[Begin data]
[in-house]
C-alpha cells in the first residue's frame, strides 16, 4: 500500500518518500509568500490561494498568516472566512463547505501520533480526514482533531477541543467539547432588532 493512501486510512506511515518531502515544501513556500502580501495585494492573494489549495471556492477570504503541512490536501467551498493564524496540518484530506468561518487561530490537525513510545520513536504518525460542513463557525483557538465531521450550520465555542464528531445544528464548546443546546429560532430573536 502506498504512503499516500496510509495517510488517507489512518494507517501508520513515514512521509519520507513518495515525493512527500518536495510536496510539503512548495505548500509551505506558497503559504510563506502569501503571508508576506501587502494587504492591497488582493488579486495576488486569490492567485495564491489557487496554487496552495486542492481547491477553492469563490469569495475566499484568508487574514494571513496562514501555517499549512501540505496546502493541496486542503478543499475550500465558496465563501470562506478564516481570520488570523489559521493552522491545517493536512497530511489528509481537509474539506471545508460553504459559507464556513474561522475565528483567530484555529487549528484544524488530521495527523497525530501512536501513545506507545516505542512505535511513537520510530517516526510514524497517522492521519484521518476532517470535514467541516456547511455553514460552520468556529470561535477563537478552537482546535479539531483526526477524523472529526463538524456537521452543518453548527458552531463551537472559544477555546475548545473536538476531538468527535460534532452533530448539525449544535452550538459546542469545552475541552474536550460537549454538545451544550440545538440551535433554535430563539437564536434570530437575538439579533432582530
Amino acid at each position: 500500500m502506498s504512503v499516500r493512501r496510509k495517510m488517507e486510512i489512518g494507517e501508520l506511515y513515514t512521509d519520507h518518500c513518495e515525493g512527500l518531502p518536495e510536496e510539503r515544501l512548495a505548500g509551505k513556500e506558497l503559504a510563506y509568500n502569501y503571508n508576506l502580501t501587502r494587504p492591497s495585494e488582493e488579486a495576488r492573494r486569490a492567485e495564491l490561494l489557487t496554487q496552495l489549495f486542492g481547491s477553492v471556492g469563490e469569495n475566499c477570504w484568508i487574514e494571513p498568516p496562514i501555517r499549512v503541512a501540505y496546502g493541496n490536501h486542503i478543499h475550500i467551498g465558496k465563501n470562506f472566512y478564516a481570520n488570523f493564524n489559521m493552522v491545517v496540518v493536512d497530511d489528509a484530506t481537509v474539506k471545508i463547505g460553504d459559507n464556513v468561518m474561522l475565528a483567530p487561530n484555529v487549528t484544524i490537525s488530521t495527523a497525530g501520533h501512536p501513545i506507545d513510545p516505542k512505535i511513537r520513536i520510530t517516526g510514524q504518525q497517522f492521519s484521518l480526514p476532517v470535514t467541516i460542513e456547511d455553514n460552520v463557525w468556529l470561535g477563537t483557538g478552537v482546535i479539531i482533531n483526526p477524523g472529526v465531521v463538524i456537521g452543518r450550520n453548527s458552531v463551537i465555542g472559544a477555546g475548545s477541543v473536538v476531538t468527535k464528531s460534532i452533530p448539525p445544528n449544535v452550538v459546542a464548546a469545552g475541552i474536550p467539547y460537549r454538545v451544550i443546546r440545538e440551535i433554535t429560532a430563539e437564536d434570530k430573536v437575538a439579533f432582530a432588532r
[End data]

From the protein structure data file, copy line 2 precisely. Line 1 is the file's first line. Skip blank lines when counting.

C-alpha cells in the first residue's frame, strides 16, 4: 500500500518518500509568500490561494498568516472566512463547505501520533480526514482533531477541543467539547432588532 493512501486510512506511515518531502515544501513556500502580501495585494492573494489549495471556492477570504503541512490536501467551498493564524496540518484530506468561518487561530490537525513510545520513536504518525460542513463557525483557538465531521450550520465555542464528531445544528464548546443546546429560532430573536 502506498504512503499516500496510509495517510488517507489512518494507517501508520513515514512521509519520507513518495515525493512527500518536495510536496510539503512548495505548500509551505506558497503559504510563506502569501503571508508576506501587502494587504492591497488582493488579486495576488486569490492567485495564491489557487496554487496552495486542492481547491477553492469563490469569495475566499484568508487574514494571513496562514501555517499549512501540505496546502493541496486542503478543499475550500465558496465563501470562506478564516481570520488570523489559521493552522491545517493536512497530511489528509481537509474539506471545508460553504459559507464556513474561522475565528483567530484555529487549528484544524488530521495527523497525530501512536501513545506507545516505542512505535511513537520510530517516526510514524497517522492521519484521518476532517470535514467541516456547511455553514460552520468556529470561535477563537478552537482546535479539531483526526477524523472529526463538524456537521452543518453548527458552531463551537472559544477555546475548545473536538476531538468527535460534532452533530448539525449544535452550538459546542469545552475541552474536550460537549454538545451544550440545538440551535433554535430563539437564536434570530437575538439579533432582530